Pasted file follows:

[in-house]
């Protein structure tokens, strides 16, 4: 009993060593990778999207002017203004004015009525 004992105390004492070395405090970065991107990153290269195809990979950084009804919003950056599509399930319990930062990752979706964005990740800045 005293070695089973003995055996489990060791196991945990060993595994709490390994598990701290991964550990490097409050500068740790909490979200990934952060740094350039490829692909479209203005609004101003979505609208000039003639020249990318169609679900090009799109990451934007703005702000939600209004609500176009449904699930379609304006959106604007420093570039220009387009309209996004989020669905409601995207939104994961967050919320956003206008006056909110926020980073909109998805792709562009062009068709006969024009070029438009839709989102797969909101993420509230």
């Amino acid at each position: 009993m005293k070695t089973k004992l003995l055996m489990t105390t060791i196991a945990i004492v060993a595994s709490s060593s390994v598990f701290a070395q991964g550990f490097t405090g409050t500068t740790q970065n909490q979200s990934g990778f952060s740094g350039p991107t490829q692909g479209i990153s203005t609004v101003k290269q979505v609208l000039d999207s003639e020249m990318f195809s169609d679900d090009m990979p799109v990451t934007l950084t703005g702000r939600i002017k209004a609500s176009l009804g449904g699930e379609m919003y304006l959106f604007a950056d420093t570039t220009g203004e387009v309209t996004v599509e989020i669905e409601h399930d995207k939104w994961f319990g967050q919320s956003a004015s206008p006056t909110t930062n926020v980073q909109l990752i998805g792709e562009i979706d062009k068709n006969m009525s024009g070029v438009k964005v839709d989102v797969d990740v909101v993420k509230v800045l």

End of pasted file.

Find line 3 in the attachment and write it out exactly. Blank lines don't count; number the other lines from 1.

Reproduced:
């Amino acid at each position: 009993m005293k070695t089973k004992l003995l055996m489990t105390t060791i196991a945990i004492v060993a595994s709490s060593s390994v598990f701290a070395q991964g550990f490097t405090g409050t500068t740790q970065n909490q979200s990934g990778f952060s740094g350039p991107t490829q692909g479209i990153s203005t609004v101003k290269q979505v609208l000039d999207s003639e020249m990318f195809s169609d679900d090009m990979p799109v990451t934007l950084t703005g702000r939600i002017k209004a609500s176009l009804g449904g699930e379609m919003y304006l959106f604007a950056d420093t570039t220009g203004e387009v309209t996004v599509e989020i669905e409601h399930d995207k939104w994961f319990g967050q919320s956003a004015s206008p006056t909110t930062n926020v980073q909109l990752i998805g792709e562009i979706d062009k068709n006969m009525s024009g070029v438009k964005v839709d989102v797969d990740v909101v993420k509230v800045l």